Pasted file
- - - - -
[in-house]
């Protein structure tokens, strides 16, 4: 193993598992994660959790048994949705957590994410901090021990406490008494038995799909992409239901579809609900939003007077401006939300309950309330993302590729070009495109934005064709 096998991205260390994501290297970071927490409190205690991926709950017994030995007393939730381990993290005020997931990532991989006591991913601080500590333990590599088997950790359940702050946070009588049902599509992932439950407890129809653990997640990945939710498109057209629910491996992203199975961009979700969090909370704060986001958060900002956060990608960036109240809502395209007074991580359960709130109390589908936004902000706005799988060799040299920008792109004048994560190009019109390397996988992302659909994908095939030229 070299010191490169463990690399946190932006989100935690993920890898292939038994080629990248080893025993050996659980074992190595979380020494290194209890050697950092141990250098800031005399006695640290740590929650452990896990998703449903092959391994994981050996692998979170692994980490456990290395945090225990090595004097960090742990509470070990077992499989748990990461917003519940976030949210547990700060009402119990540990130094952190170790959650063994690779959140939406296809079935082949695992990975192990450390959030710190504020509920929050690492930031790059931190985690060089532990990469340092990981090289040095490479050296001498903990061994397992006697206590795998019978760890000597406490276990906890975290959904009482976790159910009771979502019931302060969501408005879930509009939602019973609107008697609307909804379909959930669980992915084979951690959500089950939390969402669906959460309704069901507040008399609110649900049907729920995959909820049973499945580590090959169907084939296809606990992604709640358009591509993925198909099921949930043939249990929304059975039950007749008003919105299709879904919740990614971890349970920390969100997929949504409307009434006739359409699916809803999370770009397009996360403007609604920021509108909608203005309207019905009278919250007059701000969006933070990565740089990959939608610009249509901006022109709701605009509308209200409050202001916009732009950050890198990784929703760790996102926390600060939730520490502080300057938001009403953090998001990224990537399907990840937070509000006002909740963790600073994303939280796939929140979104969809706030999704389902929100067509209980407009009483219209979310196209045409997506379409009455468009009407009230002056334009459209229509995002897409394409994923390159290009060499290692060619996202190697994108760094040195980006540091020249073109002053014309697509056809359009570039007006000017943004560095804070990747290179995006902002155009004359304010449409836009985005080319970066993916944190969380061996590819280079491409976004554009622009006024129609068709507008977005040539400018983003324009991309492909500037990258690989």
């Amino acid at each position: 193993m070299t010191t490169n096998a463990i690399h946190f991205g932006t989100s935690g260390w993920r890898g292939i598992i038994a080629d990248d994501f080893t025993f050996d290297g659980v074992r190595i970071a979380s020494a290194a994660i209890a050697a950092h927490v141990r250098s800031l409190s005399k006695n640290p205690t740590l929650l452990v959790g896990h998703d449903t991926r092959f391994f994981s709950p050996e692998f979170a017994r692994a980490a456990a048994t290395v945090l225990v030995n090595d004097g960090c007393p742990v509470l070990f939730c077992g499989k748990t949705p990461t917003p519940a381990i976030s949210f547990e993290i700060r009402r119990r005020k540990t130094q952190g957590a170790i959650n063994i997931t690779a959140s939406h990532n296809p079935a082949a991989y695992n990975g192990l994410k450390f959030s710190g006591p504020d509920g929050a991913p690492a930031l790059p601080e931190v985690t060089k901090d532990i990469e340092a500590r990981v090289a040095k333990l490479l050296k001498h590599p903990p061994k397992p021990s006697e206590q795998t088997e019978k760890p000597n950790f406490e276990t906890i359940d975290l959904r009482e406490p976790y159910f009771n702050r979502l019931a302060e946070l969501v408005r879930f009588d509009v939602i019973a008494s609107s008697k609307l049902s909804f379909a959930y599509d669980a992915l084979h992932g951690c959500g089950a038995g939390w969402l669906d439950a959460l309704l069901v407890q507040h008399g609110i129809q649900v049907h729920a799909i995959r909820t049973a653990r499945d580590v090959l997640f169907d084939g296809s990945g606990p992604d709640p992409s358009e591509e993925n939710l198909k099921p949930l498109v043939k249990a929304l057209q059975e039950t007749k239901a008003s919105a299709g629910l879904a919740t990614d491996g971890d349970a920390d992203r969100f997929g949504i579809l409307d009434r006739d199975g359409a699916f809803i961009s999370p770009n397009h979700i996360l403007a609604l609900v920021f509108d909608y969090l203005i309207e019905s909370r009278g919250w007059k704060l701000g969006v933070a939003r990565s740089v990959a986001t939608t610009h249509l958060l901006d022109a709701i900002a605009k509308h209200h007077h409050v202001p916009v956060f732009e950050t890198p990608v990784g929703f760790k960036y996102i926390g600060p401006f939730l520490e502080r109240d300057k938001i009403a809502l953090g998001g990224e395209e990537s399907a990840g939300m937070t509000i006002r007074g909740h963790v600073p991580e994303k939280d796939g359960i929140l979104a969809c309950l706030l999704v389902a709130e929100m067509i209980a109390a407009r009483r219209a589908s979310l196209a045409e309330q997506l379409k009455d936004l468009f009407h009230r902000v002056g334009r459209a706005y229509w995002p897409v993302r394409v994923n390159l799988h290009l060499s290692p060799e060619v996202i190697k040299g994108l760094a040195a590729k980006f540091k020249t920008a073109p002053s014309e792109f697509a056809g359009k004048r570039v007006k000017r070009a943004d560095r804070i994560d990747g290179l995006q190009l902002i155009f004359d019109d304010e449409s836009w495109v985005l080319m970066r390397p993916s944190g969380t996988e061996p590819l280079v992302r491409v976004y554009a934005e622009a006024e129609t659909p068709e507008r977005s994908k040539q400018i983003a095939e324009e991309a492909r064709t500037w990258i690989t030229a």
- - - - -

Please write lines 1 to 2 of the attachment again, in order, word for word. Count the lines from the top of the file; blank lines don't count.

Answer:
[in-house]
């Protein structure tokens, strides 16, 4: 193993598992994660959790048994949705957590994410901090021990406490008494038995799909992409239901579809609900939003007077401006939300309950309330993302590729070009495109934005064709 096998991205260390994501290297970071927490409190205690991926709950017994030995007393939730381990993290005020997931990532991989006591991913601080500590333990590599088997950790359940702050946070009588049902599509992932439950407890129809653990997640990945939710498109057209629910491996992203199975961009979700969090909370704060986001958060900002956060990608960036109240809502395209007074991580359960709130109390589908936004902000706005799988060799040299920008792109004048994560190009019109390397996988992302659909994908095939030229 070299010191490169463990690399946190932006989100935690993920890898292939038994080629990248080893025993050996659980074992190595979380020494290194209890050697950092141990250098800031005399006695640290740590929650452990896990998703449903092959391994994981050996692998979170692994980490456990290395945090225990090595004097960090742990509470070990077992499989748990990461917003519940976030949210547990700060009402119990540990130094952190170790959650063994690779959140939406296809079935082949695992990975192990450390959030710190504020509920929050690492930031790059931190985690060089532990990469340092990981090289040095490479050296001498903990061994397992006697206590795998019978760890000597406490276990906890975290959904009482976790159910009771979502019931302060969501408005879930509009939602019973609107008697609307909804379909959930669980992915084979951690959500089950939390969402669906959460309704069901507040008399609110649900049907729920995959909820049973499945580590090959169907084939296809606990992604709640358009591509993925198909099921949930043939249990929304059975039950007749008003919105299709879904919740990614971890349970920390969100997929949504409307009434006739359409699916809803999370770009397009996360403007609604920021509108909608203005309207019905009278919250007059701000969006933070990565740089990959939608610009249509901006022109709701605009509308209200409050202001916009732009950050890198990784929703760790996102926390600060939730520490502080300057938001009403953090998001990224990537399907990840937070509000006002909740963790600073994303939280796939929140979104969809706030999704389902929100067509209980407009009483219209979310196209045409997506379409009455468009009407009230002056334009459209229509995002897409394409994923390159290009060499290692060619996202190697994108760094040195980006540091020249073109002053014309697509056809359009570039007006000017943004560095804070990747290179995006902002155009004359304010449409836009985005080319970066993916944190969380061996590819280079491409976004554009622009006024129609068709507008977005040539400018983003324009991309492909500037990258690989």